Their next engine, the Cosworth EC, used exclusively by Benetton in the 1994 season under the name Ford Zetec-R, saw Michael Schumacher win his first ever Drivers’ Championship with eight wins and two second places totalling 103 points. Not to say that it was perfect, far from it. Schumacher and his teammates were all unhappy with the car and how difficult it was to drive, but Schumacher was able to tame this beast.
The EC was not intended for customer sale and was only used in 1994 due to it originally being a 3.5-litre engine which the FIA had essentially banned in 1995, limiting engines to 3.0 litres. It was a powerful engine; the only problem was that it was very expensive to run. The mechanics would have to perform a revision after only 350km, which to put that into perspective, isn’t even a whole race weekend.
The 1994 season would be the last championship Ford ever earned.
Stewart Grand Prix and Diminishing Returns (1995-1999)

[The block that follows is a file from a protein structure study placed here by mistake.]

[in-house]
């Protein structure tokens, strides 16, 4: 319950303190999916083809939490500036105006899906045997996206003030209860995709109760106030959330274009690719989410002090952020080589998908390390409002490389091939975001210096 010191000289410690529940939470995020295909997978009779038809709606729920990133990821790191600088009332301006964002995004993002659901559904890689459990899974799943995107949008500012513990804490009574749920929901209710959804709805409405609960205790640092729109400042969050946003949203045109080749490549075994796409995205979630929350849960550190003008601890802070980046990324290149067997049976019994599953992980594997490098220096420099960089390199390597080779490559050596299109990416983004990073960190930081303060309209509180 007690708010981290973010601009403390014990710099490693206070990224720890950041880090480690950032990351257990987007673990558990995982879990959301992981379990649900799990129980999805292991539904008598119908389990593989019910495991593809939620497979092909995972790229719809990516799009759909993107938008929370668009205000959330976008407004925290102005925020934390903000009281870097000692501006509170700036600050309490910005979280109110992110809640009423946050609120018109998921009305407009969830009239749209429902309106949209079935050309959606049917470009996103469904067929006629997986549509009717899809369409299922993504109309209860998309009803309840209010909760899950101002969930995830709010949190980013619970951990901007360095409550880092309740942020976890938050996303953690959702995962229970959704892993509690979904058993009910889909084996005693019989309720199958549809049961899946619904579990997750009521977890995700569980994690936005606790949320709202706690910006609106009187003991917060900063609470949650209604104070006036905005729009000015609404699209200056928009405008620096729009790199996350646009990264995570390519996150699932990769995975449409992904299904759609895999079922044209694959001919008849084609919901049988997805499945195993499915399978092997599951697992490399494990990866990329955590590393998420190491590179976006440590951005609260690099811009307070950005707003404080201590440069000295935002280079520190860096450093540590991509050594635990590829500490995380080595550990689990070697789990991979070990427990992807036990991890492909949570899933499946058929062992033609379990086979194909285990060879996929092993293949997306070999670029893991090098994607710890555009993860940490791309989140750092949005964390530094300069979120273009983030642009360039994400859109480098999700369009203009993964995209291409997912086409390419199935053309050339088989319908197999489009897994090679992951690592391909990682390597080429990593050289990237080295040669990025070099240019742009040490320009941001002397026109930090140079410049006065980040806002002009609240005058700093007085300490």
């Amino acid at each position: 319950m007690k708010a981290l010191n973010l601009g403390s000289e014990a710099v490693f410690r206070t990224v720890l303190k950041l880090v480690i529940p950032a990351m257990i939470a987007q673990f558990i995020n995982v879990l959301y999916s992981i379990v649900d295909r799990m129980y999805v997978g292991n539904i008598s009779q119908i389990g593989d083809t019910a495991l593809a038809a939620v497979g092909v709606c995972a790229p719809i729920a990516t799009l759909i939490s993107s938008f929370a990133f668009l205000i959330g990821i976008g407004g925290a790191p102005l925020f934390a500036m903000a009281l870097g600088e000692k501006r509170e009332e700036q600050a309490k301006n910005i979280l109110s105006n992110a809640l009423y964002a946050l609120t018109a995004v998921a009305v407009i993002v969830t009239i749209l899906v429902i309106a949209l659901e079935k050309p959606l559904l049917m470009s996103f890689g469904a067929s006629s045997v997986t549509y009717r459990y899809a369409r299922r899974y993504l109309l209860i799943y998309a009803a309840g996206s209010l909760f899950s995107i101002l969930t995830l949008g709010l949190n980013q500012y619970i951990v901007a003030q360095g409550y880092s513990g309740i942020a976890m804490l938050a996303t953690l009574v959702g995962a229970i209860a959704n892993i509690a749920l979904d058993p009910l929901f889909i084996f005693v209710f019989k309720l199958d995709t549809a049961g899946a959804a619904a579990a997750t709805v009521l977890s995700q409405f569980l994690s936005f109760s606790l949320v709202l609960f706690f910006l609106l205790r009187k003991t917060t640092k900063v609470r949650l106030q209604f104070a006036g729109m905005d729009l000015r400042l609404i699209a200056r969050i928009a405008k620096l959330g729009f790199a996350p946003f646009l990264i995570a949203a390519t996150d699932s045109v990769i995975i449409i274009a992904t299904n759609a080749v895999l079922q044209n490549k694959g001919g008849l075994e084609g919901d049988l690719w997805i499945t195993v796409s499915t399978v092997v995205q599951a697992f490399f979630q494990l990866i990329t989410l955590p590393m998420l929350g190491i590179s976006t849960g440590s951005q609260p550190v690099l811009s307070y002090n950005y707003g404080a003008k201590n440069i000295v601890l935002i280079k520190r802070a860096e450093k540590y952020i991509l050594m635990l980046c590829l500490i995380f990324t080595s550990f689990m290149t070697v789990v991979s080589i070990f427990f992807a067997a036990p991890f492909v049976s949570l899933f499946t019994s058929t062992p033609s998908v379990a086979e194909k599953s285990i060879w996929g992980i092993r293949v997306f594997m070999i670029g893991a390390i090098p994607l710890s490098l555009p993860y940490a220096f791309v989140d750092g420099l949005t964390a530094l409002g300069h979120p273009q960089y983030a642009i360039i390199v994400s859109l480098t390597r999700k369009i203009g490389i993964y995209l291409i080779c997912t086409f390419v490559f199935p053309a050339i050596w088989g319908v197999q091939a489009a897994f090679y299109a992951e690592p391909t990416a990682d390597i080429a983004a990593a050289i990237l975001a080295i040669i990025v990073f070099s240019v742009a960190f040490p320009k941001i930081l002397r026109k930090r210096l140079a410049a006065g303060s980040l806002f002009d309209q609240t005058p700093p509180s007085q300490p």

In 1995, Sauber gained exclusive access to the 3.0 litre version of the EC engine used by Benetton in 1994. The team at Cosworth-Ford didn’t have time to create a new engine after the FIA’s ban on 3.5-litre engines, instead they adapted the EC to fit the new displacement limit. The “new” engine was dubbed the ECA, but unfortunately the engine didn’t work well with the Sauber C14.
The handling was called “erratic” and the aerodynamics were not efficient. The best result Sauber were able to reach was P3 at the Italian Grand Prix. Sauber landed 7th in the Constructors’ Championship.
1996 saw the same result for Sauber and by 1997, the team had switched to the Petronas SPE-01 V10. But it was at this time that the Stewart team had essentially become the Ford works team. The next few years would be even worse for Ford starting in 1997 when Stewart finished P9 in the Constructors – the best of all the Ford customers with only 2 points.
1998 saw three teams powered by the Ford Zetec-R (EC) and none of those teams did well. Stewart Grand Prix achieved the best results of the three with P8 in the Constructors’ and 5 points, Minardi in P10 with 0 points, and Tyrrell in P11 with 0 points.